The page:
Cnidarians are those aquatic animals, mostly marine, that have stinging cells in the tentacles that all the members of this edge possess and that are injected into the creature that brushes them. They are one of the simplest animals that exist.
What is it?
It is an edge where you will find about 10,000 species of very simple animals, most of which live in the sea. Its name comes from the Greek κνίδη “kníde” which means nettle, this is because they have stinging cells known as cnidocytes, which are found in their tentacles and inject into the skin of any living being that rubs them.
They are a very old group of animals, their fossils are millions of years old and scientists have established that their ancestors belonged to the Ediacaran fauna, 600 million years ago.
New Age-based studies of their mitochondria suggest they inhabited the earth long before, some 741 million years ago.
Examples of cnidarians
Blue scale. Bad water. White jellyfish. Common jellyfish. Craspedacusta jellyfish. Giant jellyfish from Japan. Medusa fried egg.
Actinia equina. Actinia fragrance. Aiptasia mutabilis. Commensal anemone. Warty anemone.
Mirabeau. Solitary polyp of the Flabellum coral. Colonial soft coral polyps. Colonial hard coral polyps. Tubastraea.
Acropora cervicitis. Acropora palmata. Antipatharia. Antipathies. Dendrogyra Cylindrus.
Cnidarians have a series of specific characteristics that differentiate them from other living things: They have cells that are organized in two layers forming functional units. Some cells can be independent.
They are diblastic animals, they present epidermis and gastrodermis. Your body is organized like a sack and your digestive system has a single hole that serves as mouth and anus at the same time, they also use it to release genital substances into the water.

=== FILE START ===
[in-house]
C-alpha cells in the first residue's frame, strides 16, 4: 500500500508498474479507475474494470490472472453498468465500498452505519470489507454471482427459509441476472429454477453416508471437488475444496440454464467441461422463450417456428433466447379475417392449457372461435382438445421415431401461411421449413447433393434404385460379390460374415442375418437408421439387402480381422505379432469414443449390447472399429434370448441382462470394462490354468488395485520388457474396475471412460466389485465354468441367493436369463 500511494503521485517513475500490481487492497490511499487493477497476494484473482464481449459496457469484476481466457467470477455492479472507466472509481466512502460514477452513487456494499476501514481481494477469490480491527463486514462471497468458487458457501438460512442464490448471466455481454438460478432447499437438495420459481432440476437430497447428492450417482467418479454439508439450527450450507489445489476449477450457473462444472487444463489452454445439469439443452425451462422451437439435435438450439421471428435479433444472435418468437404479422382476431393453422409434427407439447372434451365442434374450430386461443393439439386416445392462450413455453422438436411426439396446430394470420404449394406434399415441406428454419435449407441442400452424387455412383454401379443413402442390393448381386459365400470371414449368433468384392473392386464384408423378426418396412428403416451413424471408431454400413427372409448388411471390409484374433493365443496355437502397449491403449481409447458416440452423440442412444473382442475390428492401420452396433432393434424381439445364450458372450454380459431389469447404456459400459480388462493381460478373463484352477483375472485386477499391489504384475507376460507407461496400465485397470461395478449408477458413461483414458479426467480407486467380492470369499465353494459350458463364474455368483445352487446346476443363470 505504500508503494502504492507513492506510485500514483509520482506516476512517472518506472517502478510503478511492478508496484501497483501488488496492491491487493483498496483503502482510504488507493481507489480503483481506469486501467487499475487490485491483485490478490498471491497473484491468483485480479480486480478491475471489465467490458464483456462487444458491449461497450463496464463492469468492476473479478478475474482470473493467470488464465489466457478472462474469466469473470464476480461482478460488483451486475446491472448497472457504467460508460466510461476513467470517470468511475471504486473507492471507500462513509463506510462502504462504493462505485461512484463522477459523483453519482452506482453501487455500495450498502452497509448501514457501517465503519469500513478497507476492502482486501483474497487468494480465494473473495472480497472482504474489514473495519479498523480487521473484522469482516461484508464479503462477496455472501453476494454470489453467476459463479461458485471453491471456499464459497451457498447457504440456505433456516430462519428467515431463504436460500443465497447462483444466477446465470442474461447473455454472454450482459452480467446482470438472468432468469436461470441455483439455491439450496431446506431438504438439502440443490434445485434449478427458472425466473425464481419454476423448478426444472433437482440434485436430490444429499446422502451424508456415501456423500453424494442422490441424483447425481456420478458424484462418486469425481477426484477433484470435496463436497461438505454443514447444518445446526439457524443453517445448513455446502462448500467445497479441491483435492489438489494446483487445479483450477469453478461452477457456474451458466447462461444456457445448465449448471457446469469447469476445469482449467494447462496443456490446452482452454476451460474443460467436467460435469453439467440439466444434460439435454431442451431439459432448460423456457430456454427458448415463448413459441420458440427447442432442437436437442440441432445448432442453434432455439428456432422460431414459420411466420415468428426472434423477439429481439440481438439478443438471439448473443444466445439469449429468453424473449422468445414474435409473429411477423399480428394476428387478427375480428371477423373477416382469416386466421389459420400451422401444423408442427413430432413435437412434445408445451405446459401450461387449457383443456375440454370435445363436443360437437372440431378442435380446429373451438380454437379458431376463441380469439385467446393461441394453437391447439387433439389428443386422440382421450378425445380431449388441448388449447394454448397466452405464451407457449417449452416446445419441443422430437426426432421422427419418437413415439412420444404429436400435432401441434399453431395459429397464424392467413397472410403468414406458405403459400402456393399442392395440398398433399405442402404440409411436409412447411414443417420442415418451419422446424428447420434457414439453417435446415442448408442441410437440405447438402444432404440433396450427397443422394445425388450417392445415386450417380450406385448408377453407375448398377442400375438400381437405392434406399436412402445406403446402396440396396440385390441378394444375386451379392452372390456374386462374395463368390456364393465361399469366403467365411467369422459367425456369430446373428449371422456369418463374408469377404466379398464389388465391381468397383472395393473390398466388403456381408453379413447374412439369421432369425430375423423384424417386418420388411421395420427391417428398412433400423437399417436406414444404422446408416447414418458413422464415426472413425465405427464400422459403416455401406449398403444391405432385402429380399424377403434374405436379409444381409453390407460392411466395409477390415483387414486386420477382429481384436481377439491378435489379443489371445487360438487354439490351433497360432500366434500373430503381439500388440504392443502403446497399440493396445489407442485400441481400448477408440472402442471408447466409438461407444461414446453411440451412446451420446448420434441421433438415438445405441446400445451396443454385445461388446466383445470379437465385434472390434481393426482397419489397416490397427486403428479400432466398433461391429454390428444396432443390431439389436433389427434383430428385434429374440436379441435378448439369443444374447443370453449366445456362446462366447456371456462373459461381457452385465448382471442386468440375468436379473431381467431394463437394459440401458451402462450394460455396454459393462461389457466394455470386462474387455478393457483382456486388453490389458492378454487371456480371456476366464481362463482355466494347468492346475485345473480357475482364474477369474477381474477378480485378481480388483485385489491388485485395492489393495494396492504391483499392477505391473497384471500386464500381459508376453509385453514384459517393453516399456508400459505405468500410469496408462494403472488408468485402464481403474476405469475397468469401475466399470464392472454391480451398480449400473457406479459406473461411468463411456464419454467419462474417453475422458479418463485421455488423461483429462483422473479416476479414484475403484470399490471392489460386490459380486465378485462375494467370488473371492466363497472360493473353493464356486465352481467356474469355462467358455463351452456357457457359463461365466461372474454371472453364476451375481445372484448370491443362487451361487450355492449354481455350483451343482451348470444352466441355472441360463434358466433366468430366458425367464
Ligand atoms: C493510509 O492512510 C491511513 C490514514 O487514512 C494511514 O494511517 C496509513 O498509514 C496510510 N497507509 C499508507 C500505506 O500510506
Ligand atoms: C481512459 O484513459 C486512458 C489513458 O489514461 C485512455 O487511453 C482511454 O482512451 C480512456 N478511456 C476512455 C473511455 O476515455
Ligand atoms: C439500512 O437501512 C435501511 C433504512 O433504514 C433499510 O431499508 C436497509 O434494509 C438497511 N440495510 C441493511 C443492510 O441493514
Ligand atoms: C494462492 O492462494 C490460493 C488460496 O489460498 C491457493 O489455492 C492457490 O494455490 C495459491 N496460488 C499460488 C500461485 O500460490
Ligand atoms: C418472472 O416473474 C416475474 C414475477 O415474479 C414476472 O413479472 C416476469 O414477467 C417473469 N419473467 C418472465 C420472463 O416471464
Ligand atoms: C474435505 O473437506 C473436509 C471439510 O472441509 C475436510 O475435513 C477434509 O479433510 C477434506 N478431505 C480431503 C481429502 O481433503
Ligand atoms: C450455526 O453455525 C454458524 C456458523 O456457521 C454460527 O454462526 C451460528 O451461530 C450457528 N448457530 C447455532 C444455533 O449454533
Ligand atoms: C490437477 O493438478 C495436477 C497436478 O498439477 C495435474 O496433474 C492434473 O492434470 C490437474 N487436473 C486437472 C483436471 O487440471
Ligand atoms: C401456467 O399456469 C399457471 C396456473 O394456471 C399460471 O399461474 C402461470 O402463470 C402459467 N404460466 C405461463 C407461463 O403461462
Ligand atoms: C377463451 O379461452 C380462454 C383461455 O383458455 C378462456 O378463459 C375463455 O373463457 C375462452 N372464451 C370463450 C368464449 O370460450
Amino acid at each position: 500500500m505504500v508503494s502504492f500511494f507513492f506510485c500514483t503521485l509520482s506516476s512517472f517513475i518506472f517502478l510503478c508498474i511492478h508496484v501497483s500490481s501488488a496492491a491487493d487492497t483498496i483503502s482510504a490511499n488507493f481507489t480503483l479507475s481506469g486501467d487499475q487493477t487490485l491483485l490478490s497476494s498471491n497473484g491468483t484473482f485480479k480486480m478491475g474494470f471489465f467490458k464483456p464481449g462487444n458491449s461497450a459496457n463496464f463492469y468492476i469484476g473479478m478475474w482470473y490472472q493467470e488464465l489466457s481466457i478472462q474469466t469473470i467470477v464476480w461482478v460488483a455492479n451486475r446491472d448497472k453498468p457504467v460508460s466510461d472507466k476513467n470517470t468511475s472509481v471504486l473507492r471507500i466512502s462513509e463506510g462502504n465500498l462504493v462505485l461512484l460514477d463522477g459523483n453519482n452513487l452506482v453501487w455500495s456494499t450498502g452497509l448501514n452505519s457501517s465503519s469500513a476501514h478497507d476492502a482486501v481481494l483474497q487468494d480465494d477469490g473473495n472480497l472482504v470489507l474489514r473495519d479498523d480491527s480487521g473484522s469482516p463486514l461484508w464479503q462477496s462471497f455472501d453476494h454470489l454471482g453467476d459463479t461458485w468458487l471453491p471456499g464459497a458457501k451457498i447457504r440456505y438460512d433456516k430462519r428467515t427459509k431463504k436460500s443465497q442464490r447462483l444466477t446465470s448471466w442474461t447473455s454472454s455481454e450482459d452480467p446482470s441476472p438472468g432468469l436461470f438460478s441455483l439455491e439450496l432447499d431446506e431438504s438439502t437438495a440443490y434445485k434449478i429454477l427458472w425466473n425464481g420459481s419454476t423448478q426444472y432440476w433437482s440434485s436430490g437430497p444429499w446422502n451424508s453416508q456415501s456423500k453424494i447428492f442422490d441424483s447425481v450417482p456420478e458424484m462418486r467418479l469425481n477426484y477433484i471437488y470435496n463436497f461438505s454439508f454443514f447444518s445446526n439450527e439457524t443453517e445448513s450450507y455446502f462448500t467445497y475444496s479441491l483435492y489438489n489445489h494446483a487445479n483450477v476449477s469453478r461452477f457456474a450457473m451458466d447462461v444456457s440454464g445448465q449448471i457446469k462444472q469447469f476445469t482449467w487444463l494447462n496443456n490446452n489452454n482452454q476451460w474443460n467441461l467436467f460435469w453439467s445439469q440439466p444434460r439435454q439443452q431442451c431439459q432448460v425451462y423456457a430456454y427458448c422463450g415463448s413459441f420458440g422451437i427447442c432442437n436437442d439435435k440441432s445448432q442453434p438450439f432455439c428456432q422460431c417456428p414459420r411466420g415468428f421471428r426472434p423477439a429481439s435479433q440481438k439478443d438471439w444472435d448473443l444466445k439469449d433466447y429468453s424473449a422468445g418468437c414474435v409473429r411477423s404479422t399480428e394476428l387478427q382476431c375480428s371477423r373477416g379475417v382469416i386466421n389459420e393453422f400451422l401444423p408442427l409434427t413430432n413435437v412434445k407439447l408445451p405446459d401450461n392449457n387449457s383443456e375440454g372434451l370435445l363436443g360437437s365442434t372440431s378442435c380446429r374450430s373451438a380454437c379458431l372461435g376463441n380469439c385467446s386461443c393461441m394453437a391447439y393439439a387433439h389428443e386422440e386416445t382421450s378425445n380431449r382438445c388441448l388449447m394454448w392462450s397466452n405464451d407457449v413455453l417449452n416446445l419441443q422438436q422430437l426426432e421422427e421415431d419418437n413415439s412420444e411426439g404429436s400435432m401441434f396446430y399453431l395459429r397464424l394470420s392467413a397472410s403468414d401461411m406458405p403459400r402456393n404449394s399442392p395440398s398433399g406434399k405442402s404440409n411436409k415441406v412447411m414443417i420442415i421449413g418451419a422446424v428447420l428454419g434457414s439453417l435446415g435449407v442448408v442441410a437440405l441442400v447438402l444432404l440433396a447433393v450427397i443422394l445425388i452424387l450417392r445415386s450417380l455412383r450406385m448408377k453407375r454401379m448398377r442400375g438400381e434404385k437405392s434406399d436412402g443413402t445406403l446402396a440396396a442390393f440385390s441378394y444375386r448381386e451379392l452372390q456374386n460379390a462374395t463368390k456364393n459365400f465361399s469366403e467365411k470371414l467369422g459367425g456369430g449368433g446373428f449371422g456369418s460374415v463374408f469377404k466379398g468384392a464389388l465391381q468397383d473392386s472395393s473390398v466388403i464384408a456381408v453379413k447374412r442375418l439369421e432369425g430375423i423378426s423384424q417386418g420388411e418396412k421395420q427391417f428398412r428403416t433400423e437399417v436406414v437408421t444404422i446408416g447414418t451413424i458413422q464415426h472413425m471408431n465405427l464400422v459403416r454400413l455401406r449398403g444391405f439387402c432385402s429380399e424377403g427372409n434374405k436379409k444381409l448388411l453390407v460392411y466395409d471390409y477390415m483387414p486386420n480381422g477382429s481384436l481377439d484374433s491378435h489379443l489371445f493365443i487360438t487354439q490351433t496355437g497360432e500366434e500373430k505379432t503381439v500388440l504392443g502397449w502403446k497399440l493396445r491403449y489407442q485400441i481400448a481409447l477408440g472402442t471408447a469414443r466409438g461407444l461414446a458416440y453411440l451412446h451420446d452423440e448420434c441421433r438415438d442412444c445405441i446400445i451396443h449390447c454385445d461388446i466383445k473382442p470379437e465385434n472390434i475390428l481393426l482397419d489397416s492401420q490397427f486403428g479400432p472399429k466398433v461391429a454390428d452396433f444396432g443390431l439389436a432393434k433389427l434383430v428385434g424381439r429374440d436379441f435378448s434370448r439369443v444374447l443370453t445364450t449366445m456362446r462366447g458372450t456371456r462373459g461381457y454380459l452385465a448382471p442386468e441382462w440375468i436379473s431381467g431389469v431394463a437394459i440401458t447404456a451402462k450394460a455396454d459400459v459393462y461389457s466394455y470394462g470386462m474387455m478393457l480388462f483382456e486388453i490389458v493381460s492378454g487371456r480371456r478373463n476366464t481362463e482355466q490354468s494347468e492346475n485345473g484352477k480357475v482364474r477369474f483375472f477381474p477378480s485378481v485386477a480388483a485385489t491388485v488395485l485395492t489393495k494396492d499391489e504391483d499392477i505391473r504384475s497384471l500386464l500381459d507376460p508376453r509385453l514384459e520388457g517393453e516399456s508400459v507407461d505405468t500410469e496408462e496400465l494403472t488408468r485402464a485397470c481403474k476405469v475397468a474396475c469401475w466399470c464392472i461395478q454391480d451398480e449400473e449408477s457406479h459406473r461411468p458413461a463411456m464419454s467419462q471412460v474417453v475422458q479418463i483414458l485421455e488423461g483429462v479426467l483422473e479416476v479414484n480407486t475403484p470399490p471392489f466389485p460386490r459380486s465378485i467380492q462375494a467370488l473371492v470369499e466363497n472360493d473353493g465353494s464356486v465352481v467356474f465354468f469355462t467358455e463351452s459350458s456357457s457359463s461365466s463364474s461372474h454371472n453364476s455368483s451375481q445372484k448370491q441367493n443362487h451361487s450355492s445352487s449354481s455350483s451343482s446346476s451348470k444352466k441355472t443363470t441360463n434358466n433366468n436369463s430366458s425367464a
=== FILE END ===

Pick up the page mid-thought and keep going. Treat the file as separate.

They have a gastrovascular cavity where they digest food and distribute it to the body along with oxygen, that is, it acts as the digestive system and heart.
This cavity also acts as an excretory system. In the cnidarians or coelenterates you will find several classes such as hydrozoans, sciphozoa, anthozoa and cubozoa. According to studies, all other classes come from the Antozoans, the oldest coelenterates.
The ectodermis is an external layer that protects the body and the gastrodermis is a light layer that limits the gastrovascular cavity. Between both layers is the mesoglea, very thin and which may or may not have cells depending on the species.
Some cnidarians have eye spots or ocean spots, which are small clusters of rodoxin-pigmented cells and hair cells that transmit sensory information to them. Some advanced cnidarians have ocelli, which have photoreceptor cells that allow them to capture light and shadow.
To know their position, they have statuses, structures formed by two types of cells, some sensory ciliates and others that have calcareous pellets called statolites, when the coelenterate turns, the statolith moves and brushes a sensory cell, thus informing the animal of their movements and position.